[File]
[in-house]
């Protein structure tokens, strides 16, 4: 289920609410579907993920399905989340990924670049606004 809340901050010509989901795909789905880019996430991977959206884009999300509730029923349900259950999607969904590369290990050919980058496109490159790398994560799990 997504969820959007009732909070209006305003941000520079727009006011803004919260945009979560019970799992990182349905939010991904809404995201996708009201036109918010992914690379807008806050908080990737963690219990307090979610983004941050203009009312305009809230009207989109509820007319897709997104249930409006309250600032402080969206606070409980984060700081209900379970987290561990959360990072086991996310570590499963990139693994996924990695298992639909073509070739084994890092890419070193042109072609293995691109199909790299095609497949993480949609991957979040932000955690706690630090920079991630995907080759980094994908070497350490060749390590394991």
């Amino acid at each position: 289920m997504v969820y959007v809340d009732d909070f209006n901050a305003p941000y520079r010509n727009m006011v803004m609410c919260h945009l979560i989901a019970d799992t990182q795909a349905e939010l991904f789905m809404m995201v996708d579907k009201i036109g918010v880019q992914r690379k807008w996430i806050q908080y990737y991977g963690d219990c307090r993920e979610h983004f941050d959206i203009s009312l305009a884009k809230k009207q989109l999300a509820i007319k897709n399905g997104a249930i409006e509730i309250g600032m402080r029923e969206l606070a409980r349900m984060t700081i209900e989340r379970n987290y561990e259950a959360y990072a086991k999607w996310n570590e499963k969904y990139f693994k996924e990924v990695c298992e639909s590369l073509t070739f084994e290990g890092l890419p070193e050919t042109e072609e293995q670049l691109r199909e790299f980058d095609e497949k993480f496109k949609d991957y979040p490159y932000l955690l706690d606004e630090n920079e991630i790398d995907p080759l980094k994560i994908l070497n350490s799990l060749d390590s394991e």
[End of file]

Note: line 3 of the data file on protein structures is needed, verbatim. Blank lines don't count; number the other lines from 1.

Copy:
């Amino acid at each position: 289920m997504v969820y959007v809340d009732d909070f209006n901050a305003p941000y520079r010509n727009m006011v803004m609410c919260h945009l979560i989901a019970d799992t990182q795909a349905e939010l991904f789905m809404m995201v996708d579907k009201i036109g918010v880019q992914r690379k807008w996430i806050q908080y990737y991977g963690d219990c307090r993920e979610h983004f941050d959206i203009s009312l305009a884009k809230k009207q989109l999300a509820i007319k897709n399905g997104a249930i409006e509730i309250g600032m402080r029923e969206l606070a409980r349900m984060t700081i209900e989340r379970n987290y561990e259950a959360y990072a086991k999607w996310n570590e499963k969904y990139f693994k996924e990924v990695c298992e639909s590369l073509t070739f084994e290990g890092l890419p070193e050919t042109e072609e293995q670049l691109r199909e790299f980058d095609e497949k993480f496109k949609d991957y979040p490159y932000l955690l706690d606004e630090n920079e991630i790398d995907p080759l980094k994560i994908l070497n350490s799990l060749d390590s394991e």